Skip to main content

Incest family 'faces years in therapy'

  • Story Highlights
  • Austrian family held captive in a cellar will take years to recover, doctors say
  • Family are undergoing treatment at a local psychiatric clinic
  • Children kept underground may never lead normal lives, psychiatrist warns
  • Family have been offered opportunity to adopt new identities
  • Next Article in World »
Decrease font Decrease font
Enlarge font Enlarge font

(CNN) -- The woman and children held captive in a cellar for years by their incestuous father will take years to recover from their disturbing ordeal, doctors warned Wednesday as the family at the center of the case remained in psychiatric care.

The bathroom used by Elizabeth Fritzl, who was held captive for more than two decades, and her three children.

Members of the Fritzl family will also be offered the chance to adopt new identities in an effort to help them lead normal lives, officials said.

Hans-Heinz Lenze, the head of local social services said the family was "doing as well as can be expected in the circumstances" and said any change of identity would be the family's decision.

Elizabeth Fritzl -- now 42 -- spent more than two decades in the windowless basement after being drugged, handcuffed and locked up by her father, Josef Fritzl, as an 18-year-old. Repeatedly raped, she gave birth to seven children by Fritzl, one of whom died as an infant.

Three of the children -- Kerstin, 19; Stefan, 18; and Felix, 5 -- remained imprisoned underground with their mother. The other three lived in an apartment upstairs with Fritzl and his wife who believed Elizabeth had abandoned them after running away from home.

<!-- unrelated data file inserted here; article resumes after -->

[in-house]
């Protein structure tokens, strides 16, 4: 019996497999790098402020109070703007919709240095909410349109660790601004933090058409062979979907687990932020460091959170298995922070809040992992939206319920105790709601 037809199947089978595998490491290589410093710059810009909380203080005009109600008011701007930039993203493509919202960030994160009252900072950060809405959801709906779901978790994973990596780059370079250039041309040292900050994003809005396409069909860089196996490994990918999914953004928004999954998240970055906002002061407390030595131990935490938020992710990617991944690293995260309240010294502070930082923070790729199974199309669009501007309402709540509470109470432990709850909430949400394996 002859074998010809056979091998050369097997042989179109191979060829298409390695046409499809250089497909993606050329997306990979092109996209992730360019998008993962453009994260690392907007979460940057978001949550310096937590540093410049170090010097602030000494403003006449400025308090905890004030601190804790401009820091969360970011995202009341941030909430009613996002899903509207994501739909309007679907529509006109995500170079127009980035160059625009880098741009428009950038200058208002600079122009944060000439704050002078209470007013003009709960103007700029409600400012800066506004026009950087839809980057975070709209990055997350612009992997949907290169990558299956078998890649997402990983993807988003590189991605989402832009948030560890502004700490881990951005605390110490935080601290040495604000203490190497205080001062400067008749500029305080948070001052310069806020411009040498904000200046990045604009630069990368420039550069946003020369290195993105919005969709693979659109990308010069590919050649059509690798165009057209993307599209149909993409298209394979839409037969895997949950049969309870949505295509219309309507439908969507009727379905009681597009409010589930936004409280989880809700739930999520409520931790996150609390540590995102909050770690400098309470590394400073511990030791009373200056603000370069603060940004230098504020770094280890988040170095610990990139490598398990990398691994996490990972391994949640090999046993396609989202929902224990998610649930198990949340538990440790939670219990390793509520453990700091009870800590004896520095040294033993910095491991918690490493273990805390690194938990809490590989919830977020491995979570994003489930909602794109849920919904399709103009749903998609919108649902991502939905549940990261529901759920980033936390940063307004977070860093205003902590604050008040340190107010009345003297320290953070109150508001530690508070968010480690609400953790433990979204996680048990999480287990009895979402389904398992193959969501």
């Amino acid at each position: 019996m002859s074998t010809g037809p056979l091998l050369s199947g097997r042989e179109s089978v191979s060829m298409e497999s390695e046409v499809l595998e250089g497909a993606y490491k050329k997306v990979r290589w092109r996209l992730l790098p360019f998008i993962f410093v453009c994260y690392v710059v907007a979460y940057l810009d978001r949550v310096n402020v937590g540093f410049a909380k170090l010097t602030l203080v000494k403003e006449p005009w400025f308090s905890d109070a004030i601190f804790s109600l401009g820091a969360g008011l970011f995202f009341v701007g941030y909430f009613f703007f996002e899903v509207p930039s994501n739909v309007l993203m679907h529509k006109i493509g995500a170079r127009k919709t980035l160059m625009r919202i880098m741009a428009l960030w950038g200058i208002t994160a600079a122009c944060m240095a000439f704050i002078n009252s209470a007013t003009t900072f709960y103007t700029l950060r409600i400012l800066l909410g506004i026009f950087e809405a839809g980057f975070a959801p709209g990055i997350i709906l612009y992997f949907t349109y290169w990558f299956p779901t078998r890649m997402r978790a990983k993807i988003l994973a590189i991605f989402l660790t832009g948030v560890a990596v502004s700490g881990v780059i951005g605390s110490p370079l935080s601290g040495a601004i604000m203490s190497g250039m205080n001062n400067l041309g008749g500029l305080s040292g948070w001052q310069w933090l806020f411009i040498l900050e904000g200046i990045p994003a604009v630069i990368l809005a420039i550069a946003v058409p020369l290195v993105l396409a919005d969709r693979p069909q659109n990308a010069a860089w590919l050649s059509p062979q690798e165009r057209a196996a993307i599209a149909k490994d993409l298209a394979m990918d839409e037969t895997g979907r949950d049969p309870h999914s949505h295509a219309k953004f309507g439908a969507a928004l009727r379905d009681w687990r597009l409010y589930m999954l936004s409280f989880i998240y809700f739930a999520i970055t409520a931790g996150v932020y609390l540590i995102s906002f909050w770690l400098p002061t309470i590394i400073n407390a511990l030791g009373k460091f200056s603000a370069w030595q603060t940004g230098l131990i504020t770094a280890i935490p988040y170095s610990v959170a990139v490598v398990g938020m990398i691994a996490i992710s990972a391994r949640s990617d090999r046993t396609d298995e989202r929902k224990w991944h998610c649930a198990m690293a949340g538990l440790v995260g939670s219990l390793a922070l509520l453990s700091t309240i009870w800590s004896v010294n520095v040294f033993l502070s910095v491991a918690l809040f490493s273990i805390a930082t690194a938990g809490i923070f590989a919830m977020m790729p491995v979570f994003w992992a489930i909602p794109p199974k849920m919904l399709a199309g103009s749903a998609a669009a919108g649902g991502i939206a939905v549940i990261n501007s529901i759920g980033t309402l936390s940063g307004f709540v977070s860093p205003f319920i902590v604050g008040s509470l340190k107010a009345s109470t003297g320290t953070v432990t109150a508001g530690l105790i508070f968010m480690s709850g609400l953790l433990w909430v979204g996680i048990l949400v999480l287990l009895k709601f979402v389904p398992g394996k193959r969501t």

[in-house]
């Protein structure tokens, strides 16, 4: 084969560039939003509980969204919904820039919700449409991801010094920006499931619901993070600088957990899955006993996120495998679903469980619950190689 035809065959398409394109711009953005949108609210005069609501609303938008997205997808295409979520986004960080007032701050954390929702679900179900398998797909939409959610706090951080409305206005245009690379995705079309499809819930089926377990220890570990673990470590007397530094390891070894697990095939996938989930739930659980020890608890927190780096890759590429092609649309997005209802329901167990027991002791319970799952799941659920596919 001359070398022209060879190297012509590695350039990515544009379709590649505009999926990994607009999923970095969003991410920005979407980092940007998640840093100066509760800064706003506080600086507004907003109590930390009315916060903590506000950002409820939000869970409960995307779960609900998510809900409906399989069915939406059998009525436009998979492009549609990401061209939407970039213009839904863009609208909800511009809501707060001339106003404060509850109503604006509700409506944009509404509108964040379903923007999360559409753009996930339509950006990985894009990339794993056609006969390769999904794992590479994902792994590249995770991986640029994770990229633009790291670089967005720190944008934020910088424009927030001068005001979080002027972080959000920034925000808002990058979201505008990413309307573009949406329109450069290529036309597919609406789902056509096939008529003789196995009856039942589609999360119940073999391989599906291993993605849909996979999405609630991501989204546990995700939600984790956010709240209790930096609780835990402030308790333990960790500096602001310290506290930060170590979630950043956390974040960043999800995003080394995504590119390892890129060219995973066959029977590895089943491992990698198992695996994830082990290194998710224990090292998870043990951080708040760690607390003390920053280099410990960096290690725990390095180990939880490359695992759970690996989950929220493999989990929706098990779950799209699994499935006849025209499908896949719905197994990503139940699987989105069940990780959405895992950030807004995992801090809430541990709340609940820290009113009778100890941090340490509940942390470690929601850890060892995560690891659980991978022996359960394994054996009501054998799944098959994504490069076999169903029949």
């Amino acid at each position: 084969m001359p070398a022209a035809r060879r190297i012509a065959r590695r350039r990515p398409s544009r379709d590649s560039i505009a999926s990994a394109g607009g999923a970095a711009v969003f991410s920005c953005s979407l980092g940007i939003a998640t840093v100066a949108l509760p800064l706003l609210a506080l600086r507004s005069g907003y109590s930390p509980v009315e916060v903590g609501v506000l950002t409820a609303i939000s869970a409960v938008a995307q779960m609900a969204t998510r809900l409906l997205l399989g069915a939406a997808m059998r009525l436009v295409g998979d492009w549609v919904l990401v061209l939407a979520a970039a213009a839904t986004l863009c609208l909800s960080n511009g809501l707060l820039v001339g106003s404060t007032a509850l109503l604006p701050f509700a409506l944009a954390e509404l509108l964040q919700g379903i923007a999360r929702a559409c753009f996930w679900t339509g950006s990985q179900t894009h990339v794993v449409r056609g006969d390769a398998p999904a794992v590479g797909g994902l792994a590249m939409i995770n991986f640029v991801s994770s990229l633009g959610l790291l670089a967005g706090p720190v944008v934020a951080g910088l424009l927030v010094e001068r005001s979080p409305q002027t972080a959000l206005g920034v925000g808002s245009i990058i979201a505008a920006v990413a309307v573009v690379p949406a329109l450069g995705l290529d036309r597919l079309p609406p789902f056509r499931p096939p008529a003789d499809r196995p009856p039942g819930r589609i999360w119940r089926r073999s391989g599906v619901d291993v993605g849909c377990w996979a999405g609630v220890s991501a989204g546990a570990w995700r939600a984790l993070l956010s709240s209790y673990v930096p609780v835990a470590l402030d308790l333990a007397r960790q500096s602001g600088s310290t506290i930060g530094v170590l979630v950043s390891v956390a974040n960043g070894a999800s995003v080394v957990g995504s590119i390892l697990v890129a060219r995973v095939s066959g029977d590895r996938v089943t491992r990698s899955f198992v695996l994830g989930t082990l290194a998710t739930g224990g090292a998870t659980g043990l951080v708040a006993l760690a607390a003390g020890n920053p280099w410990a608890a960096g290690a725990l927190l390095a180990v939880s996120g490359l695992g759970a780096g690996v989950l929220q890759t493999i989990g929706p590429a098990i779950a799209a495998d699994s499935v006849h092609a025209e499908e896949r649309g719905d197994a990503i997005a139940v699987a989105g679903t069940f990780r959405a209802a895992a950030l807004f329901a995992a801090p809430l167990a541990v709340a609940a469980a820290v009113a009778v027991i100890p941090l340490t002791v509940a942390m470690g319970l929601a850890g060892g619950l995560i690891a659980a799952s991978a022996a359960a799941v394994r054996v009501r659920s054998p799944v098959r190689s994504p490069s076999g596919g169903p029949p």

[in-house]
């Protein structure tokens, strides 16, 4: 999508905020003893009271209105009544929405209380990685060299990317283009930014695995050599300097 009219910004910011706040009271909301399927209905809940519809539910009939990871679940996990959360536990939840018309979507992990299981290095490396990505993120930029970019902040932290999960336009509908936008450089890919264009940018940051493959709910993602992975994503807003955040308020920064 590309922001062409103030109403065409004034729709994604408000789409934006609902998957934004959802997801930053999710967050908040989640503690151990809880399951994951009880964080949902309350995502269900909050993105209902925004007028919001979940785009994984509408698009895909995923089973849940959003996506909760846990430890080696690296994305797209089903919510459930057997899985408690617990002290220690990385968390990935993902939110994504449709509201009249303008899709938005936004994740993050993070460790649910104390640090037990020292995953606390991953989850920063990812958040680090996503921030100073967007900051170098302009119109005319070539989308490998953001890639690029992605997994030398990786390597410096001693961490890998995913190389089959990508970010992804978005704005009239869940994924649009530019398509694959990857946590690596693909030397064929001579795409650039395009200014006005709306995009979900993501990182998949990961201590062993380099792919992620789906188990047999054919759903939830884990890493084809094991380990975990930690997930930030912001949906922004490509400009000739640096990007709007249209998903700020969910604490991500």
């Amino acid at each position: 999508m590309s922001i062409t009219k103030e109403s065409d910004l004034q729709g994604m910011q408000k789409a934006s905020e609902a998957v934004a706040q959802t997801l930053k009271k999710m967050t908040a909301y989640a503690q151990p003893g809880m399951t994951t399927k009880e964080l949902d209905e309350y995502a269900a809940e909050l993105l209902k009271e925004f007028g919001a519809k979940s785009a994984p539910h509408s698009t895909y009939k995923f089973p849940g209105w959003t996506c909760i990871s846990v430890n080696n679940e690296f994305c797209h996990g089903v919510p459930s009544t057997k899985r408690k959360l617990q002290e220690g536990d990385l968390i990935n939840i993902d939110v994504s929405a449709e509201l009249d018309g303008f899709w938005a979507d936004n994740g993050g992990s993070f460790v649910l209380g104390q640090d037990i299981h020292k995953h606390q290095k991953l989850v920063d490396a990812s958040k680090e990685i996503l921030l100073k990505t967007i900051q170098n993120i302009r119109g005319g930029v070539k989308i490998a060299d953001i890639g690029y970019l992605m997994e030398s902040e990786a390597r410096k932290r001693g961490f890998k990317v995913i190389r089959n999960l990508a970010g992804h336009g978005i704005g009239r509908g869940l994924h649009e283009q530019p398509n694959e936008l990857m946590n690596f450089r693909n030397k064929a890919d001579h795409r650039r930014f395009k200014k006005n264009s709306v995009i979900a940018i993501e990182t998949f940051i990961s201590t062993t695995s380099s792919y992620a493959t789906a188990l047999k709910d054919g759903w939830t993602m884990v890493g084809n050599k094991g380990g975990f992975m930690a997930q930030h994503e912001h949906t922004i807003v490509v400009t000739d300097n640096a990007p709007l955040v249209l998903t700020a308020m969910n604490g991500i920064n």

Elizabeth and five of the children were continuing to receive treatment at a local clinic near Amstetten after being reunited on Sunday. Kerstin, whose hospitalization at the weekend finally brought the family's plight to the attention of authorities, remained in a coma at a nearby hospital.

"It is astonishing how easy it worked that the children came together, and also it was astonishing how easy it happened that the grandmother and the mother came together," clinic director Berthold Kepplinger said. But Kepplinger warned that the family would require extensive counseling.

"We're talking of 20 years of darkness, incest and its effects and other illnesses they might have suffered from."

Kepplinger said the two sets of children were tentatively getting to know one another, adding that the two boys who had lived underground had an unusual way of communicating with each other.

A policeman who had accompanied the boys to hospital after their discovery on Sunday said the pair had "screamed with excitement" during the car journey as they experienced the outside world for the first time.

"The two boys appeared overawed by the daylight they had never experienced before," said Chief Inspector Leopold Etz. "The real world was completely alien to them... We had to drive very slowly with them because they cringed at every car light and every bump. It was as if we had just landed on the moon."

In an interview with the Austrian newspaper, Oesterreich, psychiatrist Max Friedrich, who treated the abducted teenager Natascha Kampusch, estimated it would take "between five and eight years" for the children to recover from their experiences.

Another psychologist, Bernd Prosser, told Austrian television that it would be impossible for the four held prisoner underground to lead normal lives. "I am afraid it is too late for that."

Kampusch, the Austrian girl abducted as a 10-year-old and held captive in a basement for more than eight years until she escaped in 2007, also offered her help to the family on Tuesday, but questioned the decision to move them from the cellar into psychiatric care.


"Pulling them abruptly out of this situation, without transition, to hold them and isolating them to some extent, it can't be good for them," said Kampusch, now 20, in an interview with Austrian TV station Puls 4.

"I believe it might have been even better to leave them where they were, but that was probably impossible. This case is not like mine, where that was not my environment. They were born there and I can imagine that there is a strong attachment to that place." E-mail to a friend E-mail to a friend

All About AustriaJosef Fritzl

  • E-mail
  • Save
  • Print